Sleeping under the stars (nearly) on the felucca boat.
Having the temples mostly to ourselves. The unrest in and around Egypt has kept most tourists away. It’s awful for those whose livelyhood relies on tourism. It was very jarring to read a 2013 edition of Lonely planet Egypt telling you tricks on how to avoid crowds when the biggest crowd you had seen in the temples were classes of local school children. It was a treat for the tourists who had come though as we had the run of the place.
Being harassed by some seriously desperate vendors outside Kom-Ombo temple. One man actually put a scarf on me to try to get me to buy, but I felt too vulnerable to get out my wallet in the area with that sort of treatment.
On Egypt Roads –
- Traffic in Egypt is like nothing I have even seen before. I was fascinated.
- Private vans acting as buses. Many with no doors and way over crowded.
- Mechanics stalls and shops everywhere
- Donkeys with grass over their bodies and the drivers sitting on top of the grass.
- Water stations made up of ‘zeer’ clay pots and communal cups. These were the communities drinking water supply and were filled by hand.
- Fruit shops
- Rubbish piles and building debris and stacks of new bricks. Construction and demolition were happening everywhere.
- Military check points
- Three layers of parked cars on normal sized streets.
- No adherence to lane systems
- Horns! Horns! Horns! This is the backdrop to any travel through Egypt. Drivers use the horn like an indicator.
- Lovely pastel coloured houses; the ‘Nubian Colours’ of turquoise, blue, yellow and purple.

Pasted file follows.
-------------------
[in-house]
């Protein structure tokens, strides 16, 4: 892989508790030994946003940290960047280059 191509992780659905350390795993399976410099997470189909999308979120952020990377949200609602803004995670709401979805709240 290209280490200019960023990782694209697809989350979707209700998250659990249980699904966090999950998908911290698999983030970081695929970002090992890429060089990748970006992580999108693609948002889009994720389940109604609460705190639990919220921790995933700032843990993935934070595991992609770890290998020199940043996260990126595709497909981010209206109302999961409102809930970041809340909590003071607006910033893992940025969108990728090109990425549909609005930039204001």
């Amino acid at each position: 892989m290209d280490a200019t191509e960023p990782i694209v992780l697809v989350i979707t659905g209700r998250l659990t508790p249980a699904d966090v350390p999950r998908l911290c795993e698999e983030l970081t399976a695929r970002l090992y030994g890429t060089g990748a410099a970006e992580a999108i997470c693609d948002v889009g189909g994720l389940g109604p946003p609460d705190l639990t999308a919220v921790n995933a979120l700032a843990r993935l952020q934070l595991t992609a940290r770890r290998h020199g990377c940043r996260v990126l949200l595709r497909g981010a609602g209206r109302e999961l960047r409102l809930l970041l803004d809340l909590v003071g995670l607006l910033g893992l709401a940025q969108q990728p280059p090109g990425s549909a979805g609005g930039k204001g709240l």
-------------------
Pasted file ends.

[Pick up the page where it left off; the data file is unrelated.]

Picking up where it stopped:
- Waving school children, teenagers pulling the fingers, adults gawking.
- Watching Egyptian life go by. Life is lived on the streets here, there were so many people outside meeting friends, shopping at street-side markets eating, farming, commuting and just passing the time.
“Take your time but hurry up!” – Aboudi’s catch phrase, one that we heard often while he hustled us on to the next site.
Meeting our tour guide’s brother at the foreign book store in Luxor town and picking up some sweet postcards and a copy of Death on the Nile which I read for the rest of the tour.
Staying in a very fancy 5* hotel in Luxor with views of the Nile and a luxurious swimming pool and pancakes made to order for breakfast. I really could have moved in.
Driving through the desert to Hurghada, vast expanses of sand dunes stretching out forever.
Surprising our Hurghada tour guide with our local catch phrase ‘fil mesh mesh’ Arabic for ‘in your dreams’.
Eating all the seafood in Starfish restaurant and having the biggest meal imaginable at Gad an Egyptian chain restaurant. All the meat…! We took doggy bags home to the hotel, and then left them there as our stomachs got upset during the night. Fail!
Laughable evening entertainment at the Russian resort hotel we were staying at.
Diving in the red sea and seeing a black and white sea snake.
Empty and half-finished property developments, Hurghada is what I imagine Las Vegas is like, glossy and shiny on the surface but not quite right underneath.
After our slightly unsettling stay in Hurghada we flew on to Jordan to start the next part of our tour. You can see the pics of our trip here.
Egypt is a country of so many wonders and I’m really glad we took the chance to visit when we did.